I’ve already visited Cincinnati, Ohio and Birmingham, Alabama.  In the coming weeks, I will travel to Pittsburgh, Pennsylvania; Seattle, Washington; and Richmond, California.  And I’m here in East Haven today because this town’s leaders – all of you at this table and your colleagues and partners beyond this room – have made clear your steadfast determination to collaborate, to innovate and to move forward as one community.  Four years ago, the Department of Justice found that the East Haven police department was engaged in a pattern or practice of discriminatory policing against Latinos.  In the years since, as a result of a consent decree and a clear commitment to change, this community has undergone a profound cultural shift.  Police have embraced the challenge of earning back the confidence of the neighborhoods it serves.  Community members and leaders are reporting increased trust and positive relationships.  And law enforcement officers are working not only to fulfil the terms of the agreement, but to make their department a model for the state.  I could not be more proud of the important progress you have made.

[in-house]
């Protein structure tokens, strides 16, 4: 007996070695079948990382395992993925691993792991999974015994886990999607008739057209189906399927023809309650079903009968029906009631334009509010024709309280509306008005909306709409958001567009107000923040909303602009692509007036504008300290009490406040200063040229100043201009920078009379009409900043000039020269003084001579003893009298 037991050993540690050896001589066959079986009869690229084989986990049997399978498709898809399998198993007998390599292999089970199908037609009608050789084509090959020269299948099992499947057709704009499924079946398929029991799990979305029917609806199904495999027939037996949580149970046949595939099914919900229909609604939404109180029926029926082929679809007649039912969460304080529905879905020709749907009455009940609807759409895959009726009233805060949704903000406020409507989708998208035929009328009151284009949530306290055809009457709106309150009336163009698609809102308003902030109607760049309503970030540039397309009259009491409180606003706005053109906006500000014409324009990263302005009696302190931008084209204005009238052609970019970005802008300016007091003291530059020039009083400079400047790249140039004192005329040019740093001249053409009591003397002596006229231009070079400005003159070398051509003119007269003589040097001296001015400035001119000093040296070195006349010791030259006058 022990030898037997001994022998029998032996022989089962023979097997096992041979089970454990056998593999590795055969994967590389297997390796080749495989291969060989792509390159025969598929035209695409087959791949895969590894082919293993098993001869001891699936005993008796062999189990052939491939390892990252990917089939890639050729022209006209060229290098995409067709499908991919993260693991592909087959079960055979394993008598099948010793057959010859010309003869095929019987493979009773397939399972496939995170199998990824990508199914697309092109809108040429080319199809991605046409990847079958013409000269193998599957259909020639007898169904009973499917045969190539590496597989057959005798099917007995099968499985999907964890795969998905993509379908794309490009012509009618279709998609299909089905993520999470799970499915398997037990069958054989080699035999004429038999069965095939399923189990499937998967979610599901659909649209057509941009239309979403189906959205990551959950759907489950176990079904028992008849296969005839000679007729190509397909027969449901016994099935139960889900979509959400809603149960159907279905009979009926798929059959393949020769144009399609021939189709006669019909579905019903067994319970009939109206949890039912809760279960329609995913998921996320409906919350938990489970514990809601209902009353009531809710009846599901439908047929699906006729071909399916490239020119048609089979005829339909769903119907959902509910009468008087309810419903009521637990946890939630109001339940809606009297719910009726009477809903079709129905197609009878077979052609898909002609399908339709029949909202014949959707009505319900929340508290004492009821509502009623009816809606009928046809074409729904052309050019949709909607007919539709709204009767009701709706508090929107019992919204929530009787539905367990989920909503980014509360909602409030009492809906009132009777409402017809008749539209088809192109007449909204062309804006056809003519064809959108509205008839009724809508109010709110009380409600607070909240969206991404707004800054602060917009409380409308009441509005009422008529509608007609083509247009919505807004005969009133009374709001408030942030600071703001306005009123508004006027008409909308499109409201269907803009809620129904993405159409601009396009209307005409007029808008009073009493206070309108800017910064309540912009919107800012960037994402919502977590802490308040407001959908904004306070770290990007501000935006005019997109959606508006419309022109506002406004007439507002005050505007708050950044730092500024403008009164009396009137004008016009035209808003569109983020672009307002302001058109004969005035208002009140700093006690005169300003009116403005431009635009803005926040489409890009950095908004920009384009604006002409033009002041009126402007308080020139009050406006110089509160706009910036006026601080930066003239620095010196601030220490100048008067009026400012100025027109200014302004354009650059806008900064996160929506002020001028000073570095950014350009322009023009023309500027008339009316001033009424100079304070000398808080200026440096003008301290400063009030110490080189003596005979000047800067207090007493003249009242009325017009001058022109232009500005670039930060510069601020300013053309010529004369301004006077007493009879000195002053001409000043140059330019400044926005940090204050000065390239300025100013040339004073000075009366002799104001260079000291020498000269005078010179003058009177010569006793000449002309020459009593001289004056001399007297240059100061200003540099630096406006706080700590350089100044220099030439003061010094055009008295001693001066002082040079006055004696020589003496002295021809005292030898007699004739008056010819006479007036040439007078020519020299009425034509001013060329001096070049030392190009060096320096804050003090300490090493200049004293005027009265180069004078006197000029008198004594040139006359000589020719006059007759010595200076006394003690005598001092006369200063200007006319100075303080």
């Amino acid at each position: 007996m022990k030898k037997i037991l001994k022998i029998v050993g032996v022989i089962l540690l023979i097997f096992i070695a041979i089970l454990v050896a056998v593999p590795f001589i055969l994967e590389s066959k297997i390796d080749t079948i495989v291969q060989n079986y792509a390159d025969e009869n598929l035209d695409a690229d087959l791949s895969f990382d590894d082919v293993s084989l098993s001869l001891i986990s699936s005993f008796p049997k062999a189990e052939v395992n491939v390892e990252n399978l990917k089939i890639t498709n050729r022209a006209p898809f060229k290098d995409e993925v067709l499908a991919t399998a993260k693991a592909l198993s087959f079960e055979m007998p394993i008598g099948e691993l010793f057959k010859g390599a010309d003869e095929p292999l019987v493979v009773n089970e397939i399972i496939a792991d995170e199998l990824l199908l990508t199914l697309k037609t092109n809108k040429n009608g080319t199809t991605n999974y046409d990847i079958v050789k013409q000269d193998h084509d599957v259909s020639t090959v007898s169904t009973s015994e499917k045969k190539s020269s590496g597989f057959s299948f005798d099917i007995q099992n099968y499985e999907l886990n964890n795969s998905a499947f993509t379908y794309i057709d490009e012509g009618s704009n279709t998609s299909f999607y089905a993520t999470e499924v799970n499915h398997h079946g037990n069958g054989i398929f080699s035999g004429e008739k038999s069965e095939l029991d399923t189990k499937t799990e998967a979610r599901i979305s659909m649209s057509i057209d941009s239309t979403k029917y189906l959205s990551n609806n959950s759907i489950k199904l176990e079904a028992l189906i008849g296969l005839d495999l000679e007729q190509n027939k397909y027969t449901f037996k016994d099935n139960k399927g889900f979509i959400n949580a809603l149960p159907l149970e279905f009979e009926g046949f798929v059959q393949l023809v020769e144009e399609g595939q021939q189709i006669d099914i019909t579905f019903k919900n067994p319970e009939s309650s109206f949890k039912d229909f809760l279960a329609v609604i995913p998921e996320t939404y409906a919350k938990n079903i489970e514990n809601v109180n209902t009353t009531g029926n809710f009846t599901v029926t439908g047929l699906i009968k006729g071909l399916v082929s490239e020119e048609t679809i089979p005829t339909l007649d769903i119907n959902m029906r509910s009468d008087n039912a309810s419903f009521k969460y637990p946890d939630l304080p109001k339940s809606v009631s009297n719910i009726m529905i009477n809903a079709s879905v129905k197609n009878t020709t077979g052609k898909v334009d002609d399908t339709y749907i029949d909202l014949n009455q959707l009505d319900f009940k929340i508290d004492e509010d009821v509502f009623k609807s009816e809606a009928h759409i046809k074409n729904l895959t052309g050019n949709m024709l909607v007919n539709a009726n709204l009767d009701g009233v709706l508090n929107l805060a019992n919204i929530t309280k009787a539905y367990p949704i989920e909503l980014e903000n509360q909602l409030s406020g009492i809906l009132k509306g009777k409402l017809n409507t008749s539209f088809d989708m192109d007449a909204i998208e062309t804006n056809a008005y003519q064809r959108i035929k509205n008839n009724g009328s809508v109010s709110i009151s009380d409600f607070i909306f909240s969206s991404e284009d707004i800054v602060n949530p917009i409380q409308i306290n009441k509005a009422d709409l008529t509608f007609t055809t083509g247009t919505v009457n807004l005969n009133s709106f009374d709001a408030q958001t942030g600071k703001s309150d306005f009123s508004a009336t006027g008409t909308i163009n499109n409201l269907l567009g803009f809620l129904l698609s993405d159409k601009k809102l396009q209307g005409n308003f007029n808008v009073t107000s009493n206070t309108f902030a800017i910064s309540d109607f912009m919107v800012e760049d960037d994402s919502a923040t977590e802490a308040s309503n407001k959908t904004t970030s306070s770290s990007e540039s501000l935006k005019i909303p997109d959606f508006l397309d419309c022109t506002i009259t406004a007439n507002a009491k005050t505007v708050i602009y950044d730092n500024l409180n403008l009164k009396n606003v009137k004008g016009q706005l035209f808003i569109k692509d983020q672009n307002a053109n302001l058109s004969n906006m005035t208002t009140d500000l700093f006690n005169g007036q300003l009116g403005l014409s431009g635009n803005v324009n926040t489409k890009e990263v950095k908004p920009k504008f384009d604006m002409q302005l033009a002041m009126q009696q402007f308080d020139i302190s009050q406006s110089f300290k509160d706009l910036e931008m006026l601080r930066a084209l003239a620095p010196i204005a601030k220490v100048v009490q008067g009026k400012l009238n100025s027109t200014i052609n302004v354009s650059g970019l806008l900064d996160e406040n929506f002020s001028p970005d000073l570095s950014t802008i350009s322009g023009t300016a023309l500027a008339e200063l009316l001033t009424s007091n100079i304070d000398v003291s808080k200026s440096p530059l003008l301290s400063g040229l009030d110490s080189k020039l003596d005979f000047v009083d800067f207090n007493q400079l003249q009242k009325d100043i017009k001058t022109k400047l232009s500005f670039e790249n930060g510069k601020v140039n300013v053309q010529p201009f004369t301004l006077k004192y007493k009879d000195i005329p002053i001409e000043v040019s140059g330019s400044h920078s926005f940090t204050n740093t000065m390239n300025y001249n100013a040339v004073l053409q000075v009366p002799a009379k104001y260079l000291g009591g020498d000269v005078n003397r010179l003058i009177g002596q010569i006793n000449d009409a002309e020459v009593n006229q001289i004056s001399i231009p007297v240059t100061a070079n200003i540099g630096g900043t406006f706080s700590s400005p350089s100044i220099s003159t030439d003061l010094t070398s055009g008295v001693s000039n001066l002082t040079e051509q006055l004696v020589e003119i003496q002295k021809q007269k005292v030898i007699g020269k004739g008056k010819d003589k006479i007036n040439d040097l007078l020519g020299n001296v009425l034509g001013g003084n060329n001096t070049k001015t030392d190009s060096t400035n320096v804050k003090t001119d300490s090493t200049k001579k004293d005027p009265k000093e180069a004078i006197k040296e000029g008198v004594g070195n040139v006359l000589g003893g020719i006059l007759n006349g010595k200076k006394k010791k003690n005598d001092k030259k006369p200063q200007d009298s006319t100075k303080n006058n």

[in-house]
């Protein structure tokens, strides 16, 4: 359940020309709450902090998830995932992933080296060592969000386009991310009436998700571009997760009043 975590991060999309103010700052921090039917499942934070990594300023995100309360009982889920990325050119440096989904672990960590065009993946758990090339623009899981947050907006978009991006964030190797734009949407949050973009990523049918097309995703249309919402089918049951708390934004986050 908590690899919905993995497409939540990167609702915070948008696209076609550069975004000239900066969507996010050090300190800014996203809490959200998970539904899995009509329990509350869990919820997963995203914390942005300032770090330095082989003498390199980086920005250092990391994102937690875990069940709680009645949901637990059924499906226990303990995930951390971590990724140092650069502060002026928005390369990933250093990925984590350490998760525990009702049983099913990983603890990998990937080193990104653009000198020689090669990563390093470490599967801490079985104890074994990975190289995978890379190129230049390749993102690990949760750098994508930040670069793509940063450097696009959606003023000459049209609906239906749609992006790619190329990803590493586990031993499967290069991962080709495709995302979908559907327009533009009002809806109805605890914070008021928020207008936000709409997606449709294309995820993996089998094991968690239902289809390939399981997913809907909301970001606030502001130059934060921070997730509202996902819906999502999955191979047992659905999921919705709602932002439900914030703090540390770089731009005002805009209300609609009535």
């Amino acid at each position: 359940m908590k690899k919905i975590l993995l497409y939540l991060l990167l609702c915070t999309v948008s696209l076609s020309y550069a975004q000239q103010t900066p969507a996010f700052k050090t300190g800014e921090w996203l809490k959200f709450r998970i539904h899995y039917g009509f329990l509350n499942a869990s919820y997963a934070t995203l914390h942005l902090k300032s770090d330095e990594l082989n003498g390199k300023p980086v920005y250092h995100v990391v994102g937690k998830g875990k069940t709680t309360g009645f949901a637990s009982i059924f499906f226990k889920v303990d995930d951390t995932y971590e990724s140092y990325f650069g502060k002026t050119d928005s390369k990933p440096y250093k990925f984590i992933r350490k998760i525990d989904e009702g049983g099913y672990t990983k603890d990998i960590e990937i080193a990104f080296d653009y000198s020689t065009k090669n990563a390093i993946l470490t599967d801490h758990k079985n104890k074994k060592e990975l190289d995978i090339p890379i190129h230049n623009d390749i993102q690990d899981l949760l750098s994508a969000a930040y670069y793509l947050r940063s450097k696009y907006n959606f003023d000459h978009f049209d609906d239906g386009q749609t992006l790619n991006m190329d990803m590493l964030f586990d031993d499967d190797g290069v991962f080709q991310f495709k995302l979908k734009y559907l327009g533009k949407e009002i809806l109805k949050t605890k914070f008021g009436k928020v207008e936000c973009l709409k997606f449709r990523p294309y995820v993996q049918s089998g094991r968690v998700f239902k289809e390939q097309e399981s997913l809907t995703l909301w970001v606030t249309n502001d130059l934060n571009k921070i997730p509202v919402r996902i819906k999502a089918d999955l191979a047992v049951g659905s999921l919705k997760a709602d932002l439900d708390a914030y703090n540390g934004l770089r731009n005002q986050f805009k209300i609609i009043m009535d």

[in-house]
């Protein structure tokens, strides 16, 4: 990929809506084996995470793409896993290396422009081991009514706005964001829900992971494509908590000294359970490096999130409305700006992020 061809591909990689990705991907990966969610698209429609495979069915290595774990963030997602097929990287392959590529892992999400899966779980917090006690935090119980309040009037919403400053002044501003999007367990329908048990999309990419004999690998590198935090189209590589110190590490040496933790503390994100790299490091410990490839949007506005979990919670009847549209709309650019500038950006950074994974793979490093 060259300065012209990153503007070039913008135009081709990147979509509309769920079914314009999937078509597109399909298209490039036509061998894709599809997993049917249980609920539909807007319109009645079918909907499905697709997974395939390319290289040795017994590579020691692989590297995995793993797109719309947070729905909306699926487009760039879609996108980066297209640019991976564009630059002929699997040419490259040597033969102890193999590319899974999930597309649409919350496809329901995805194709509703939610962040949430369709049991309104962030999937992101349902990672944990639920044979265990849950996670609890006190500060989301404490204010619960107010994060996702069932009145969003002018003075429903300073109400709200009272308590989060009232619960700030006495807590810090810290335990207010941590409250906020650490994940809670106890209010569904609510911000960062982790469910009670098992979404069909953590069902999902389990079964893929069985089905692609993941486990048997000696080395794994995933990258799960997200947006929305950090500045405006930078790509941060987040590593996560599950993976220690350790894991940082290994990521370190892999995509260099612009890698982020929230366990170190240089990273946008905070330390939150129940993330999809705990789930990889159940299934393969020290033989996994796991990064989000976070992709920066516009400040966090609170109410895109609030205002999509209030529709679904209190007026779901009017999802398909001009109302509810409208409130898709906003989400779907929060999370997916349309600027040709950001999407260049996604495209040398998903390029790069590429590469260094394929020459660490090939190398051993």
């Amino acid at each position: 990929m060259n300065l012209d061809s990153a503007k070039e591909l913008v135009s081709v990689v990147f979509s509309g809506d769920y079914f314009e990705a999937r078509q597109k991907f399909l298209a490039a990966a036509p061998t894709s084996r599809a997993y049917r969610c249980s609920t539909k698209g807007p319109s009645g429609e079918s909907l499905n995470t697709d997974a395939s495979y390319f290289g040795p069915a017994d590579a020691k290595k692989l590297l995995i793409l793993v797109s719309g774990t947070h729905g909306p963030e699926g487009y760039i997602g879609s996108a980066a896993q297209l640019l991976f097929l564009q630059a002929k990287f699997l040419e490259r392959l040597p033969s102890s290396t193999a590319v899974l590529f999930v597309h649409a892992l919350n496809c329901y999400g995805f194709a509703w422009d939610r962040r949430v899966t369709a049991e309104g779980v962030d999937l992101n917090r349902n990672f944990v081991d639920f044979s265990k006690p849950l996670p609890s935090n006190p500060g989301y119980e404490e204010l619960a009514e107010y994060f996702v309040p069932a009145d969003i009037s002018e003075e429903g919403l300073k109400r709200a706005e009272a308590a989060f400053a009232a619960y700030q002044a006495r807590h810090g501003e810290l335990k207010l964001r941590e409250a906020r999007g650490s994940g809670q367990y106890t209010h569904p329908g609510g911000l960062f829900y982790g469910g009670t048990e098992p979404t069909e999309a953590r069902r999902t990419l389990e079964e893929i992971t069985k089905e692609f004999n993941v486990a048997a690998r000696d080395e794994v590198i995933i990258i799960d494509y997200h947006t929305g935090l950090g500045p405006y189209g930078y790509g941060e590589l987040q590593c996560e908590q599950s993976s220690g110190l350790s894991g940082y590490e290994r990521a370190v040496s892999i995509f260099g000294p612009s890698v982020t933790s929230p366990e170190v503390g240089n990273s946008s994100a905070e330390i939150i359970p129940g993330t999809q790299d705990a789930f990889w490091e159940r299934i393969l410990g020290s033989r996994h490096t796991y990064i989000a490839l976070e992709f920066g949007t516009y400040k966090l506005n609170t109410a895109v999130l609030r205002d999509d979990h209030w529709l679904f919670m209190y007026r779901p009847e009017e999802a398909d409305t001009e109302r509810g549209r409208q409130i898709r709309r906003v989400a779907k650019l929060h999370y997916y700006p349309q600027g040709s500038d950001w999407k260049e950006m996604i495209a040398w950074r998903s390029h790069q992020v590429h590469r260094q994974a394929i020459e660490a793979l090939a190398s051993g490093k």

In fact, all across Connecticut, law enforcement officials and civic leaders have been working collaboratively to make progress on a range of critical fronts.  This state is the site of groundbreaking programs like Project Longevity – a comprehensive effort to reduce gun violence in Connecticut’s major cities by bringing together federal, state and local authorities; social service providers; and community outreach coordinators.  Connecticut has also been a proving ground for a variety of pioneering collaborations between legal aid providers and law enforcement agencies that are working to help combat domestic violence; address wage theft; end the school-to-prison pipeline; and assist undocumented residents who have been victims of crime.